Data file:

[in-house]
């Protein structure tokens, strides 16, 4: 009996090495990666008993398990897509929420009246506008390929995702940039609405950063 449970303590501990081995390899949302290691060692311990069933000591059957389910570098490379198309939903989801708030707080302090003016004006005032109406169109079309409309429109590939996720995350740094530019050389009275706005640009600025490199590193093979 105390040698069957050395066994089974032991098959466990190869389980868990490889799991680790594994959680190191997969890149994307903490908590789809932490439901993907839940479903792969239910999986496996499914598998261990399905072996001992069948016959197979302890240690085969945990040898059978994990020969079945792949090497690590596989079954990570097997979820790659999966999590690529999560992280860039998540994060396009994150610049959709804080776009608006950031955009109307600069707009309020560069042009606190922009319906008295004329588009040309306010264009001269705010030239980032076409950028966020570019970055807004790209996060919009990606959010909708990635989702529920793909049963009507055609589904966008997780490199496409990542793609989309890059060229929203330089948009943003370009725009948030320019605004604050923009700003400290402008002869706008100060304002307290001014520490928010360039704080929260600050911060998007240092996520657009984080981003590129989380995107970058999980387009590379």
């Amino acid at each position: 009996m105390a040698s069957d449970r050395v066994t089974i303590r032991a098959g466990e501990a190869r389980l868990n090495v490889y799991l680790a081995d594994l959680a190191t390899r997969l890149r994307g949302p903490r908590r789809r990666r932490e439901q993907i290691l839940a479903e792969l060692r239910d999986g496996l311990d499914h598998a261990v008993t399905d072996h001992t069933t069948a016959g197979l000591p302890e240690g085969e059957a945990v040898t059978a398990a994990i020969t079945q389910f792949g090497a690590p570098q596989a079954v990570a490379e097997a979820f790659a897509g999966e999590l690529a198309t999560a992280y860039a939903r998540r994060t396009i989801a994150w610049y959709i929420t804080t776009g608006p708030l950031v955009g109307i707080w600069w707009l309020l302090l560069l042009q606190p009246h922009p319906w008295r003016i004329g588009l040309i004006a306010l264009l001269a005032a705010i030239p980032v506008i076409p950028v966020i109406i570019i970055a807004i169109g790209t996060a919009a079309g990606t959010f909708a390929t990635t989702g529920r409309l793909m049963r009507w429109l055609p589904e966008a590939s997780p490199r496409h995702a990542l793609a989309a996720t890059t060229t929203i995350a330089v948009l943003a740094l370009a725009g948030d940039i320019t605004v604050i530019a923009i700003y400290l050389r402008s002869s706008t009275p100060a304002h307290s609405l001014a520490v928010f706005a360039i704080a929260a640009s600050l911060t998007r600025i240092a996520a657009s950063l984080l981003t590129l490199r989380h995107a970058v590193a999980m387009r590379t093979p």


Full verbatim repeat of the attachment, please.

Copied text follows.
[in-house]
């Protein structure tokens, strides 16, 4: 009996090495990666008993398990897509929420009246506008390929995702940039609405950063 449970303590501990081995390899949302290691060692311990069933000591059957389910570098490379198309939903989801708030707080302090003016004006005032109406169109079309409309429109590939996720995350740094530019050389009275706005640009600025490199590193093979 105390040698069957050395066994089974032991098959466990190869389980868990490889799991680790594994959680190191997969890149994307903490908590789809932490439901993907839940479903792969239910999986496996499914598998261990399905072996001992069948016959197979302890240690085969945990040898059978994990020969079945792949090497690590596989079954990570097997979820790659999966999590690529999560992280860039998540994060396009994150610049959709804080776009608006950031955009109307600069707009309020560069042009606190922009319906008295004329588009040309306010264009001269705010030239980032076409950028966020570019970055807004790209996060919009990606959010909708990635989702529920793909049963009507055609589904966008997780490199496409990542793609989309890059060229929203330089948009943003370009725009948030320019605004604050923009700003400290402008002869706008100060304002307290001014520490928010360039704080929260600050911060998007240092996520657009984080981003590129989380995107970058999980387009590379």
């Amino acid at each position: 009996m105390a040698s069957d449970r050395v066994t089974i303590r032991a098959g466990e501990a190869r389980l868990n090495v490889y799991l680790a081995d594994l959680a190191t390899r997969l890149r994307g949302p903490r908590r789809r990666r932490e439901q993907i290691l839940a479903e792969l060692r239910d999986g496996l311990d499914h598998a261990v008993t399905d072996h001992t069933t069948a016959g197979l000591p302890e240690g085969e059957a945990v040898t059978a398990a994990i020969t079945q389910f792949g090497a690590p570098q596989a079954v990570a490379e097997a979820f790659a897509g999966e999590l690529a198309t999560a992280y860039a939903r998540r994060t396009i989801a994150w610049y959709i929420t804080t776009g608006p708030l950031v955009g109307i707080w600069w707009l309020l302090l560069l042009q606190p009246h922009p319906w008295r003016i004329g588009l040309i004006a306010l264009l001269a005032a705010i030239p980032v506008i076409p950028v966020i109406i570019i970055a807004i169109g790209t996060a919009a079309g990606t959010f909708a390929t990635t989702g529920r409309l793909m049963r009507w429109l055609p589904e966008a590939s997780p490199r496409h995702a990542l793609a989309a996720t890059t060229t929203i995350a330089v948009l943003a740094l370009a725009g948030d940039i320019t605004v604050i530019a923009i700003y400290l050389r402008s002869s706008t009275p100060a304002h307290s609405l001014a520490v928010f706005a360039i704080a929260a640009s600050l911060t998007r600025i240092a996520a657009s950063l984080l981003t590129l490199r989380h995107a970058v590193a999980m387009r590379t093979p």